Mom and Dad used to render their own lard for this recipe using uncured, unsalted fat back. Dad would chop the pork fat very small and render the cubes by cooking the fat in the oven, very slowly for several hours. Then he would strain off the rendered lard and finely chop the pork cracklings. They used the rendered lard to brown the chili meat and to sauté the onions, then he added the pork cracklings back to the chili. It was so GOOD!
We’re too lazy to render our own lard and generally cop out, using bacon grease to brown the meat and onions. We omit the cracklings entirely because they don't stay crispy in the chili and the texture of gooshy cracklins “isn’t our thing;” The chili is still tasty, but not a dead ringer for Mom and Dad's True Texas Chili. Also, this isn't an “exact recipe” in that we don't tend to use measuring spoons for these types of one-pot-wonders. We pour spices into our palm, season, cook and taste. If it needs more of this or that, add it until the flavors balance, don't be a slave to the spoon! YOI (You Own It!) The measurements in the recipe will at least get you to the ballpark and started off on the right foot.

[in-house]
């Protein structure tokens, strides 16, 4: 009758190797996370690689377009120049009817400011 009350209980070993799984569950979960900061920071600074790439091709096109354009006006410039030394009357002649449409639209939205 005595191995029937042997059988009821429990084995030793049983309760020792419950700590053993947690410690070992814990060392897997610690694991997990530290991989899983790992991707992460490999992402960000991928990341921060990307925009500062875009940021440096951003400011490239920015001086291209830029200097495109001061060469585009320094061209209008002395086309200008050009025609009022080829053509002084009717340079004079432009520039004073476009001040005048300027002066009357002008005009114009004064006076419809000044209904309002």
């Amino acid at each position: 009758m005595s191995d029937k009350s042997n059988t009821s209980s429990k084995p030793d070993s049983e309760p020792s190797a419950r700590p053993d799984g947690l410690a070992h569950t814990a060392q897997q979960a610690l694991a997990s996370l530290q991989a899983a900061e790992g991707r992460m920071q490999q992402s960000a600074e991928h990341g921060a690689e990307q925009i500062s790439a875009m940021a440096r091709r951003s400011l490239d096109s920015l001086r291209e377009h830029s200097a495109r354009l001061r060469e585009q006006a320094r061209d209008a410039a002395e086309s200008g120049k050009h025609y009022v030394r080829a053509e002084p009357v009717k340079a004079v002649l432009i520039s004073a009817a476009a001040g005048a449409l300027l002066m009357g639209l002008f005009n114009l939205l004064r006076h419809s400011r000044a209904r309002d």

It's the best chili we've had since Mom and Dad have gone home, and no tomatoes in it at all! By the way, we have used part deer, elk, even ground turkey, to replace some or all of the beef - with excellent results. Try it and then drop a comment back here to let us know how it turned out! Don't forget to share this recipe with your friends!
Serving Ideas Serve with cheese and chopped onion and maybe a dollop of sour cream, along with a crisp green salad with avocado and red onions.
Nutritional Information Per Cup of Chili: 285 Calories; 15g Fat (46.4% calories from fat); 30g Protein; 8g Carbohydrate; 3g Dietary Fiber; 5g Effective Carbs
Per Serving of Garnish: 92 Calories; 8g Fat (75.0% calories from fat); 4g Protein; 2g Carbohydrate; trace Dietary Fiber; 2g Effective Carbs
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Copyright © 2014 Fluffy Chix Cook. All rights reserved.